As of 11 p.m. Thursday, Hurricane Hunter data has found that Delta continues to strengthen as a major Category 3 hurricane. The storm is currently moving over the Gulf of Mexico with maximum sustained winds of 120 mph.
The center of Delta will move over the central Gulf of Mexico through the rest of tonight and over the northwestern Gulf of Mexico on Friday. Finally, the storm will move inland along the Louisiana coast by early Friday evening.
Delta is expected to produce rainfall totals of 5 to 10 inches (isolated higher) for southwest and south-central Louisiana, 3 to 6 inches (isolated higher) for extreme east Texas into northern Louisiana, southern Arkansas and western Mississippi.
These rainfall amounts will lead to significant flash, urban, small stream flooding, along with minor to isolated moderate river flooding.
As Delta moves farther inland, the storm will produce 1 to 3 inches of rain, with locally higher amounts, from the Ohio Valley to the Mid Atlantic this weekend.
Coastal communities will begin to experience high wind and large swells from Delta later today. These swells are likely to cause life-threatening surf and rip current conditions. Additionally, a few isolated tornadoes are possible late tonight through Friday over southern parts of Louisiana and Mississippi.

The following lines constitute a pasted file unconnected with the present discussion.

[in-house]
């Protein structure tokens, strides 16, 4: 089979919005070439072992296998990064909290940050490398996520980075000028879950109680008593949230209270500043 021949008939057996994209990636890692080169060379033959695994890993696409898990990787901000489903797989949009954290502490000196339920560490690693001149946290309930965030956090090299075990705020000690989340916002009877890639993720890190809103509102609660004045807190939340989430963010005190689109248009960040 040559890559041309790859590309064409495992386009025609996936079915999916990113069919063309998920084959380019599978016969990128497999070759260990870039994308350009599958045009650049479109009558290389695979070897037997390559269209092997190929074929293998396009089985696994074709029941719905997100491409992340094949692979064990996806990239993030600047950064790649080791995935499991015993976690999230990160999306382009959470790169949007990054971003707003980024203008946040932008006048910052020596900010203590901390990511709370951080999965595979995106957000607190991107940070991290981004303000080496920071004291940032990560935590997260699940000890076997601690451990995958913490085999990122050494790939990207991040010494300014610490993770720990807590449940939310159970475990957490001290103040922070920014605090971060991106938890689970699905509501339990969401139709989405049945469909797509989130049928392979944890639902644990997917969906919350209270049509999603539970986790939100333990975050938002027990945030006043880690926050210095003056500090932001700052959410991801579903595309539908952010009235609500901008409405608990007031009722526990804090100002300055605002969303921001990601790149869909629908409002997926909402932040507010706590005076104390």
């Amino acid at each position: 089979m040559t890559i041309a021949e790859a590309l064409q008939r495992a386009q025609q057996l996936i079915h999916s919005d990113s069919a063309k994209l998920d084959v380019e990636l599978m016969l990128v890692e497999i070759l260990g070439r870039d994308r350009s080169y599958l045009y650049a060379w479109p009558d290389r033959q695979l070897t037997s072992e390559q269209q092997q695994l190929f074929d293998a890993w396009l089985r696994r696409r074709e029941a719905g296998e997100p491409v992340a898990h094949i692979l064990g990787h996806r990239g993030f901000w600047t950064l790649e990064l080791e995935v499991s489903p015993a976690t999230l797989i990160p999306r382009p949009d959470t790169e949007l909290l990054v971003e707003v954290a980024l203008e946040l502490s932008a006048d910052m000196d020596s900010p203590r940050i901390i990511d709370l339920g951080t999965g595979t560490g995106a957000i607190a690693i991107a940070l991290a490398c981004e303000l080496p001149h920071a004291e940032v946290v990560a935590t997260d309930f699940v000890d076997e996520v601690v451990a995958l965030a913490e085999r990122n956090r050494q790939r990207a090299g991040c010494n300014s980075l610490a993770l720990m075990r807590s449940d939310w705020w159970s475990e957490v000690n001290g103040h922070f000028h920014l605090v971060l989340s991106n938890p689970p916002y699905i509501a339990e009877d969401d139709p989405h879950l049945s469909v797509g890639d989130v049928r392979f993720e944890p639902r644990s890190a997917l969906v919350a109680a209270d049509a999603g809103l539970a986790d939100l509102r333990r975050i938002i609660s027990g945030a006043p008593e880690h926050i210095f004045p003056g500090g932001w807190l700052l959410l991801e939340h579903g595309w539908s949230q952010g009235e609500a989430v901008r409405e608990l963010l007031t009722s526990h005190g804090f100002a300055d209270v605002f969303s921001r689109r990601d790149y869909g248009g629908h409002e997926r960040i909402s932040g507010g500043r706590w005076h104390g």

The combination of dangerous storm surge and high tide will allow for water levels to peak at 7 to 11 feet from Rockefeller Wildlife Refuge, Louisiana to Port Fourchon, Louisiana including Vermilion Bay. Hurricane and tropical storm force conditions will begin as early as tomorrow afternoon.
A Storm Surge Warning is in effect for High Island, Texas to Ocean Springs, Mississippi including Calcasieu Lake, Vermilion Bay, Lake Pontchartrain, Lake Maurepas, and Lake Borgne.
A Storm Surge Warning means there is a danger of life-threatening inundation, from rising water moving inland from the coastline, during the next 36 hours in the indicated locations.
A Hurricane Warning is in effect for High Island, Texas to Morgan City, Louisiana.
A Hurricane Warning means that hurricane conditions are expected somewhere within the warning area. A warning is typically issued 36 hours before the anticipated first occurrence of tropical-storm-force winds, conditions that make outside preparations difficult or dangerous. Preparations to protect life and property should be rushed to completion.
A Tropical Storm Warning is in effect for west of High Island to San Luis Pass, Texas, east of Morgan City, Louisiana to the mouth of the Pearl River, including New Orleans, Lake Pontchartrain and Lake Maurepas.
A Tropical Storm Warning means that tropical storm conditions are expected somewhere within the warning area.
A Tropical Storm Watch is in effect for east of the mouth of the Pearl River to Bay St. Louis, Mississippi.
A Tropical Storm Watch means that tropical storm conditions are possible within the watch area.
SOMETHING NEW TO WATCH!
As of 2 PM, the National Hurricane Center issued a 20% chance of tropical development over the next 5 days as a vigorous area of disorganized thunderstorms, located a few hundred miles south of the Cabo Verde Islands, moves to the west at 15 MPH.